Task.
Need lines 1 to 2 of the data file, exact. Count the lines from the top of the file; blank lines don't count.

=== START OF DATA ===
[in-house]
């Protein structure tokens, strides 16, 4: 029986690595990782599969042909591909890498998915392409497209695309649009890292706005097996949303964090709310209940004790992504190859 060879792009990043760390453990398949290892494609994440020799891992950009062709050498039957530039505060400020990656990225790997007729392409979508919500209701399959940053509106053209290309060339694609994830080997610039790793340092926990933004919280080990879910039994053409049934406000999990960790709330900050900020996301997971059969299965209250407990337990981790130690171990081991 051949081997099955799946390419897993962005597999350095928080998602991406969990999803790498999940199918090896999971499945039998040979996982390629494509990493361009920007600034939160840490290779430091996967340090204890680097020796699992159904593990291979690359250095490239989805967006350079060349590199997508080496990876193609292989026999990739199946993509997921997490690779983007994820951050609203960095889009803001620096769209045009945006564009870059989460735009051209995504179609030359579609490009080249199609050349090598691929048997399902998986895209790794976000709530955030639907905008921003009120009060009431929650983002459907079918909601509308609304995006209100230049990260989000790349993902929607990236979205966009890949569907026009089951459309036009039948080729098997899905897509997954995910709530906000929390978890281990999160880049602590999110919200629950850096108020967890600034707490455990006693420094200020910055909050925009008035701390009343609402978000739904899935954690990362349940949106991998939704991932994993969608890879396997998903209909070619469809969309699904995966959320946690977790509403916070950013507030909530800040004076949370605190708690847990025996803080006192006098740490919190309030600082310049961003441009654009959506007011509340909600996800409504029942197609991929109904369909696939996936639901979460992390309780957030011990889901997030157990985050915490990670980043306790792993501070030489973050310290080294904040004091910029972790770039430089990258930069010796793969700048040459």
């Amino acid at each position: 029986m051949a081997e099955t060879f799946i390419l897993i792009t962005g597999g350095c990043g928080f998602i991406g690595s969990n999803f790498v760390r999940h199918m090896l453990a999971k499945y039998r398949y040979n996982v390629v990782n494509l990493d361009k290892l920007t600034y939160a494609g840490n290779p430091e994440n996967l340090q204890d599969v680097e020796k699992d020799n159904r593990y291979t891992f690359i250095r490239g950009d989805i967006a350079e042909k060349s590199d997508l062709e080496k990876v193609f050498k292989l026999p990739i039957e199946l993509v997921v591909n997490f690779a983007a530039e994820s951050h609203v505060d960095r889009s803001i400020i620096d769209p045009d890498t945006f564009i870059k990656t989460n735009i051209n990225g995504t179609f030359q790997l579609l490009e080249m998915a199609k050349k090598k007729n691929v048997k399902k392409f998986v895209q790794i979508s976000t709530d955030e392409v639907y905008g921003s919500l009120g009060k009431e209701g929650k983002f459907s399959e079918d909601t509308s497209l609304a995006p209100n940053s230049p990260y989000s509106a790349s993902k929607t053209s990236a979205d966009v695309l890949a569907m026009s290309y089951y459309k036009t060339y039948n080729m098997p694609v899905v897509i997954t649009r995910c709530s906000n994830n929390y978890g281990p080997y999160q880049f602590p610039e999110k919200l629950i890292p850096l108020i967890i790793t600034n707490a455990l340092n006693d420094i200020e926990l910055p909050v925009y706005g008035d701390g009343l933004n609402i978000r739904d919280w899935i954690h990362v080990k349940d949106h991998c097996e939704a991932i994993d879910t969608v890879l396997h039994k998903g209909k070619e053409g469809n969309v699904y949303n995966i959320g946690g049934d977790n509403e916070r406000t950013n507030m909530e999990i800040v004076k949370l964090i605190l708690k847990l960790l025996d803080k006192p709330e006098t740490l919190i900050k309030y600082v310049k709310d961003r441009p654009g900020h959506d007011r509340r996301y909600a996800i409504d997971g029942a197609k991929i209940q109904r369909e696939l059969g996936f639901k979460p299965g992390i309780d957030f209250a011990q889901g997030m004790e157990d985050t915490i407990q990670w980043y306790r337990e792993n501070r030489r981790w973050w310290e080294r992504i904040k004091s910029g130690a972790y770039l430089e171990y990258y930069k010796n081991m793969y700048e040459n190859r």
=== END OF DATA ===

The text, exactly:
[in-house]
């Protein structure tokens, strides 16, 4: 029986690595990782599969042909591909890498998915392409497209695309649009890292706005097996949303964090709310209940004790992504190859 060879792009990043760390453990398949290892494609994440020799891992950009062709050498039957530039505060400020990656990225790997007729392409979508919500209701399959940053509106053209290309060339694609994830080997610039790793340092926990933004919280080990879910039994053409049934406000999990960790709330900050900020996301997971059969299965209250407990337990981790130690171990081991 051949081997099955799946390419897993962005597999350095928080998602991406969990999803790498999940199918090896999971499945039998040979996982390629494509990493361009920007600034939160840490290779430091996967340090204890680097020796699992159904593990291979690359250095490239989805967006350079060349590199997508080496990876193609292989026999990739199946993509997921997490690779983007994820951050609203960095889009803001620096769209045009945006564009870059989460735009051209995504179609030359579609490009080249199609050349090598691929048997399902998986895209790794976000709530955030639907905008921003009120009060009431929650983002459907079918909601509308609304995006209100230049990260989000790349993902929607990236979205966009890949569907026009089951459309036009039948080729098997899905897509997954995910709530906000929390978890281990999160880049602590999110919200629950850096108020967890600034707490455990006693420094200020910055909050925009008035701390009343609402978000739904899935954690990362349940949106991998939704991932994993969608890879396997998903209909070619469809969309699904995966959320946690977790509403916070950013507030909530800040004076949370605190708690847990025996803080006192006098740490919190309030600082310049961003441009654009959506007011509340909600996800409504029942197609991929109904369909696939996936639901979460992390309780957030011990889901997030157990985050915490990670980043306790792993501070030489973050310290080294904040004091910029972790770039430089990258930069010796793969700048040459």